Teaching Civil Liberties

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Students have constitutional protections when it comes to dealing with law enforecment, we must help them exercise them in a responsible and informed manner

Good teachers know that the best learning happens when students are engaged and the instruction is relevant and connected to their lives. Engaged students learn more, retain more, and are more likely t0 apply and share their learning with others. 

In the fall of 2014, following the deaths of Eric Garner and Mike Brown and in response to the anxiety and curiosity of my students, I began to rethink the way I taught civil liberties. My students had questions about the limits and checks on the power of law enforcement and how they should respond, if at all, when they were pulled over or questioned by police.

That spring, using resources from Flex Your Rights and the ACLU, I delivered my first workshop on dealing with the police. The response was immediate. Students who never spoke up in class were full of questions and everyone in the room was engaged in meaty, real world conversations about the intent of the Founders and esoteric questions like "what would John Locke say about civil asset forfeiture?" 

Over the last two years my workshops have gained attention from the press, but the need for this teaching remains dire. Last year, depending on whom is counting, US police killed between 900 to 1200 people. The vast, vast majority of these killings were ruled justified under state and local laws, but the laws are part of the problem. We are alone in the industrialized world in allowing the routine use of deadly force on citizens. The causes are many: a trigger happy US gun culture, fear among officers, easy access to guns for criminals via the black market, racial and class bias, the Tueller Drill ethos, societal indifference to the victims, etc. Regardless, this issue is full of teachable moments for our students and communities.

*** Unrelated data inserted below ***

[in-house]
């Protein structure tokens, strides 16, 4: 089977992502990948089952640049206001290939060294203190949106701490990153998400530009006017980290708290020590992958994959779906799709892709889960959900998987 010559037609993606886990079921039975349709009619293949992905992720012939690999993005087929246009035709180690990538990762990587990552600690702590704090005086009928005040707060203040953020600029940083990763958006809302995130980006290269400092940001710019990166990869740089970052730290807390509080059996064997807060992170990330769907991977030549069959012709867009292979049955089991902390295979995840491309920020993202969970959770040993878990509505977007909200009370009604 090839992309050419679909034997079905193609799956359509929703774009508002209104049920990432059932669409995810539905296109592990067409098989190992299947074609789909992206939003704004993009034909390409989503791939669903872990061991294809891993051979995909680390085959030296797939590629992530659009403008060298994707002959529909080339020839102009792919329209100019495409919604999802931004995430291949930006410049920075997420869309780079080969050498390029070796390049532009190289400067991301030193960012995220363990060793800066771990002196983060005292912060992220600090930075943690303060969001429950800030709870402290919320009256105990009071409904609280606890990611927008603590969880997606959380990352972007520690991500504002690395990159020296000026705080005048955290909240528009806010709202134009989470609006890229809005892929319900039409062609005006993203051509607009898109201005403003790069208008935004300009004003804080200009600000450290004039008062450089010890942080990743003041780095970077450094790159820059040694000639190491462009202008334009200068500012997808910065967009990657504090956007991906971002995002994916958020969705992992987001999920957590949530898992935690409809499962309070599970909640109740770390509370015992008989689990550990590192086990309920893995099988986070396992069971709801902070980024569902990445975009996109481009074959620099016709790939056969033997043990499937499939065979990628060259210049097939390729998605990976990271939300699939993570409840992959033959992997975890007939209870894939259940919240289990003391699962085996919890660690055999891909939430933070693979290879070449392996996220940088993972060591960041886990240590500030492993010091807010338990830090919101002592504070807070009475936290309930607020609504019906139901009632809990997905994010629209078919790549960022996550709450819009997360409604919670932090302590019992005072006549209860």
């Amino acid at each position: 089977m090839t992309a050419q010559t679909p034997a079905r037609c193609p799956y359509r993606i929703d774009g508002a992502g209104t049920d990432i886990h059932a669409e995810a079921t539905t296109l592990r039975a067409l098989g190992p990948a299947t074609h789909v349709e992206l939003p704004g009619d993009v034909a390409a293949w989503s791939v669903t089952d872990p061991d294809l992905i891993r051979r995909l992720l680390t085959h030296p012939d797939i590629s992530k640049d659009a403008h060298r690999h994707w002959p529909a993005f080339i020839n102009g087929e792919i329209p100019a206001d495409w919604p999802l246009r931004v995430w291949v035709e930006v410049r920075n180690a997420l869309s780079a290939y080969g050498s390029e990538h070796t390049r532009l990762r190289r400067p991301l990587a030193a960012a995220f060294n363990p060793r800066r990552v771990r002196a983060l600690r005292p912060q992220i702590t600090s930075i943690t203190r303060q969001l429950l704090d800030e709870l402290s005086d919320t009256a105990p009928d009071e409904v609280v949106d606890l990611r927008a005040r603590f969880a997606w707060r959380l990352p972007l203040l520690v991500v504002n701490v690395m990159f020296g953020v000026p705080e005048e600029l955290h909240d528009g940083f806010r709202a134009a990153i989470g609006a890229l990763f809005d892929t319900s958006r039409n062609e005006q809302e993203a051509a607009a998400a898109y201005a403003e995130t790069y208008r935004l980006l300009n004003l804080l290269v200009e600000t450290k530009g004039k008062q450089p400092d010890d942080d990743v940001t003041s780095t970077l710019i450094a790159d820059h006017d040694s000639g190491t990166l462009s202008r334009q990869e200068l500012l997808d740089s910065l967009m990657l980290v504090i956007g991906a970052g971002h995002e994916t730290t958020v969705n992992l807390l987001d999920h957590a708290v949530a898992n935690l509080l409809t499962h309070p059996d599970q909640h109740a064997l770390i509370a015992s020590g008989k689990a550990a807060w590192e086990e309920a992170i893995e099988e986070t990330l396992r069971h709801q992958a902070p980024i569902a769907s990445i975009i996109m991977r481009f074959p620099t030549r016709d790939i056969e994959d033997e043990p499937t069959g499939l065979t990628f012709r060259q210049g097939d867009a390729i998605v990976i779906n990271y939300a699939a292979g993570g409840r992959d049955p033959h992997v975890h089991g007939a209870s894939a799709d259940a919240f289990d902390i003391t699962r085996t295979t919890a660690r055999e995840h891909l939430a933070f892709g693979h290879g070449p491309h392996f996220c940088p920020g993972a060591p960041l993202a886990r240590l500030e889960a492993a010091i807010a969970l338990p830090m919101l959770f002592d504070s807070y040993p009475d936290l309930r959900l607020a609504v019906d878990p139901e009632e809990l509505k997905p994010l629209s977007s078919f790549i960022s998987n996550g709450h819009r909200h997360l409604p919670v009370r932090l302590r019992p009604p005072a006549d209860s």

The Bill of Rights dedicates full five amendments to issues regarding the rights of the accused (Amendments IV, V, VI, VII and VIII); by teaching my students about their rights and responsibilities regarding law enforcement we are honoring the words of Madison and the Founders. This is rich, authentic learning and among the most important teaching I do all year. Below you will find resources that I have used and collected, including my Syllabus for Students in Dealing with Law Enforcement.

Note: I don't endorse everything in these resources, but I offer them to you for your perusing, learning and evaluation.

 

The 40-minute docudrama is the most sophisticated and entertaining film of its kind. Narrated by the legendary trial lawyer William “Billy” Murphy, Jr. (from HBO’s The Wire), 10 Rules depicts innocent people dealing with heavy-handed policing tactics used every day in the United States.

 

A Media Project by Tannock, Steven, John and Charlene on Police Deescalation and community relations. Features footage from protests and officers' encounters here in Seattle.

 

Regent Law Professor James Duane gives viewers startling reasons why they should always exercise their 5th Amendment rights when questioned by government officials.